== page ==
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post #1 of 35 (permalink) Old 02-20-11, 09:32 AM Thread Starter
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Default Model Workshop present A Guide to Lighting

Is proud to present, a guide to lighting

There are many different types of lights that a painter can use. From your typical lamp to exotic lamps designed for painting in mind. In this tutorial I will go over several common types of painting lights, what is good versus bad on some of the lamps. Being the penny pincher that I am, I will also cover how to get the most for less.

Incandescent Bulb

First I will be covering the standard light bulb. These are normally known as Incandescent light bulbs and are the lights that we all have grown up with over the years. The issue with a standard light bulb is the light they cast has a yellowish tint to it that can greatly affect the color variations of your painting.

Without getting into secialized painting lights there is a solution. Look for products marketed at Day Light bulbs. The most well known, and somewhat pricey of these is the GE Reveal bulb, they have a blue hue to them, which is what makes them stand out the most. The best part about these bulbs is they are available at most local stores. See below what makes these bulbs special and gives them their blue color.

GE Reveal bulbs make colors "pop" in a way they don't with standard incandescent bulbs.
Why? The rare earth element neodymium that's in the glass.(It's what gives these bulbs their distinctive blue color when unlit.) When these bulbs are lit, the neodymium provides a pure, clean light by filtering out much of the dulling yellow cast common from ordinary light bulbs.

Compact Fluorescent Light

Compact Fluorescent Lightbulb otherwise known as the CFL is a newer styled bulb based on the Fluorescent tube bulbs that we have been using for years. In a nut shell, the tubes have been shrunk and made into a more user friendly shape. Your typical CFL is brighter, warmer, and uses less power. There is some controversy due to the chemicals they contain.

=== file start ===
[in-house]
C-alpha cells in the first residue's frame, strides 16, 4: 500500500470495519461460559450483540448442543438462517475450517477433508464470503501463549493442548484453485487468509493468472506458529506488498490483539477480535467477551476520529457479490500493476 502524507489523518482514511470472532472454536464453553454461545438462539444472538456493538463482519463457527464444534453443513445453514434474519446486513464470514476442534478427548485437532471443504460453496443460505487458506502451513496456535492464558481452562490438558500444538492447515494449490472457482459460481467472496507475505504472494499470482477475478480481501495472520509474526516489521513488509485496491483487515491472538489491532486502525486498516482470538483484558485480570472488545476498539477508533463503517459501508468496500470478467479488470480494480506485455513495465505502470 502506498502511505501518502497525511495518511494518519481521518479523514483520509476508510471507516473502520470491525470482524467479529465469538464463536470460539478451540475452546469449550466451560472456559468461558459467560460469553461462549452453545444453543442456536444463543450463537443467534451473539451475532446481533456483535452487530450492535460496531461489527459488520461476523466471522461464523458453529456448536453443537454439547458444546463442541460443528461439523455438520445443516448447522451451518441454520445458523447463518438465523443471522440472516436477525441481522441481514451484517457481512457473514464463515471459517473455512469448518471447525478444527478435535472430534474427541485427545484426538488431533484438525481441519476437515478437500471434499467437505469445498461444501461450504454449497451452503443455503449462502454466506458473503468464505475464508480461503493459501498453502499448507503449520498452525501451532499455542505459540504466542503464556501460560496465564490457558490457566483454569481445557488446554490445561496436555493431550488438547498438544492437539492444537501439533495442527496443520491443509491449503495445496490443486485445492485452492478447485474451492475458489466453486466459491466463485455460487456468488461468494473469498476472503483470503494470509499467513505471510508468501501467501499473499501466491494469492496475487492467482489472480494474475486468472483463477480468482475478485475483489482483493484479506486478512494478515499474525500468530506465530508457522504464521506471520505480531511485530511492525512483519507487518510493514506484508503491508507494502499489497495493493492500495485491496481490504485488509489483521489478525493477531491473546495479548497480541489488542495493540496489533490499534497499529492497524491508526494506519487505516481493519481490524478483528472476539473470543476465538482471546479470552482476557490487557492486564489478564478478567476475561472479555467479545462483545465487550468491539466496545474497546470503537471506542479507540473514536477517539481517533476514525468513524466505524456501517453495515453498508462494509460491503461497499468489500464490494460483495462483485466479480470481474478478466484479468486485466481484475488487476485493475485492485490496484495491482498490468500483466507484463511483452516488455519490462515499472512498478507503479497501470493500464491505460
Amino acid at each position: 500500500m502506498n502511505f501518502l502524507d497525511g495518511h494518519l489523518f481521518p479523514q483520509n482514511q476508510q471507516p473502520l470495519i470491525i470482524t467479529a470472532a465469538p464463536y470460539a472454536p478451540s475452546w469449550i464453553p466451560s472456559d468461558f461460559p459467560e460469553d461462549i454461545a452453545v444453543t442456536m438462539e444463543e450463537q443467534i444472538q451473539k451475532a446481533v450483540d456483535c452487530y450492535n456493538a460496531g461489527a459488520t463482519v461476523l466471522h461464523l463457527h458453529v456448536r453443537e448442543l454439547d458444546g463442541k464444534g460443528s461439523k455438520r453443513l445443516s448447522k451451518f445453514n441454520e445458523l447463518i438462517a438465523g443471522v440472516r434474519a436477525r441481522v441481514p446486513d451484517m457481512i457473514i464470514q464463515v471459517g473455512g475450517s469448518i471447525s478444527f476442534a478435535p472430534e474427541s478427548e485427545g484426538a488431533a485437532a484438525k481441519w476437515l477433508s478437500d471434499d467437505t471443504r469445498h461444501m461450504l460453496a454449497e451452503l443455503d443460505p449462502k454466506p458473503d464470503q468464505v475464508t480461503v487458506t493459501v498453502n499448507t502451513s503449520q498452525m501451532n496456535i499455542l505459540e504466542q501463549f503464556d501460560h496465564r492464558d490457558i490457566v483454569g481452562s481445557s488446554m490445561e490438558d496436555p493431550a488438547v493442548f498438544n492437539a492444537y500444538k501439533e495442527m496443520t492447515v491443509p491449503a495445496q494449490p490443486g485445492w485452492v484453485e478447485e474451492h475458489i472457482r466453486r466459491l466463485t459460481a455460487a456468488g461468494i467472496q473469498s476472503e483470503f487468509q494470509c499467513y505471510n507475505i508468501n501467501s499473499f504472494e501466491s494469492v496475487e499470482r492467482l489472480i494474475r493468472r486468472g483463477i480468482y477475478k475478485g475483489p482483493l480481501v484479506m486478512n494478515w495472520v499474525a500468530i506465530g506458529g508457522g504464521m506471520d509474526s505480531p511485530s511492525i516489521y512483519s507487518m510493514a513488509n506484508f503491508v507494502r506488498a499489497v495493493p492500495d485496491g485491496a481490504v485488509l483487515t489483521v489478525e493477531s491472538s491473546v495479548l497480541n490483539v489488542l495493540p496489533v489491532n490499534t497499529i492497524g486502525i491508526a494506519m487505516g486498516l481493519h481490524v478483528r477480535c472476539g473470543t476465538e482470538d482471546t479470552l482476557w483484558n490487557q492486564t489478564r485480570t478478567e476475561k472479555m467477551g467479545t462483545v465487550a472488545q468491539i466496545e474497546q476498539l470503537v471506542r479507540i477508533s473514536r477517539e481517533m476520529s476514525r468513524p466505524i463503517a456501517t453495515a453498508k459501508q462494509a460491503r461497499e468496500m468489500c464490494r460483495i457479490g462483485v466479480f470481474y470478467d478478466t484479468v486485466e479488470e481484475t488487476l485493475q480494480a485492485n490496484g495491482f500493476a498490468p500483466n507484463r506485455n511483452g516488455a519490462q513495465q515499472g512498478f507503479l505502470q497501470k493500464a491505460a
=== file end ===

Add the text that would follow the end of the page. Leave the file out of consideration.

As you can see on the chart to the right are three bulbs of comparable wattage (13w CFL is equivalent of a 60w Incandescent) even the low end CFL puts out a purer color then the Incandescent (see below about color temperature and how it effects your painting).

The upside to a CFL is they last much longer then a typical lightbulb and use much less electricity then a standard bulb as well. They are also normally brighter and have a better light temperature.

The downside is they do contain higher amounts of elements that are bad for you and they do cost more. They also have a warm up period and they tube warms up and is able to put out its full amount of light. There are hybrid bulbs out there that mix halogen and CFL to minimize the impact but for our purpose the cost is not justified.

The CFL also comes in a variety of shapes to easily allow it to fit into almost any type of light fixture as well. You can also get them with the typical ending or the smaller end normally used in vanity or chandelier lighting. The straight CFL is normally brighter when compared to a spiral shaped.

Color Temperature and Lumen

Color temperature is a characteristic of visible light that has important applications in lighting, photography, videography, publishing, manufacturing, astrophysics, and other fields. The color temperature of a light source is the temperatureof an ideal black-body radiator that radiates light of comparable hue to that of the light source. Color temperature is conventionally stated in the unit of absolute temperature, the kelvin, having the unit symbol K.
Color temperatures over 5,000K are called cool colors (blueish white), while lower color temperatures (2,7003,000 K) are called warm colors (yellowish white through red).
As modelers we need to look for a bulb that is as close to 3,200k (white) as we can. If a bulb with a higher or lower K value is used, the use of a filter might become needed.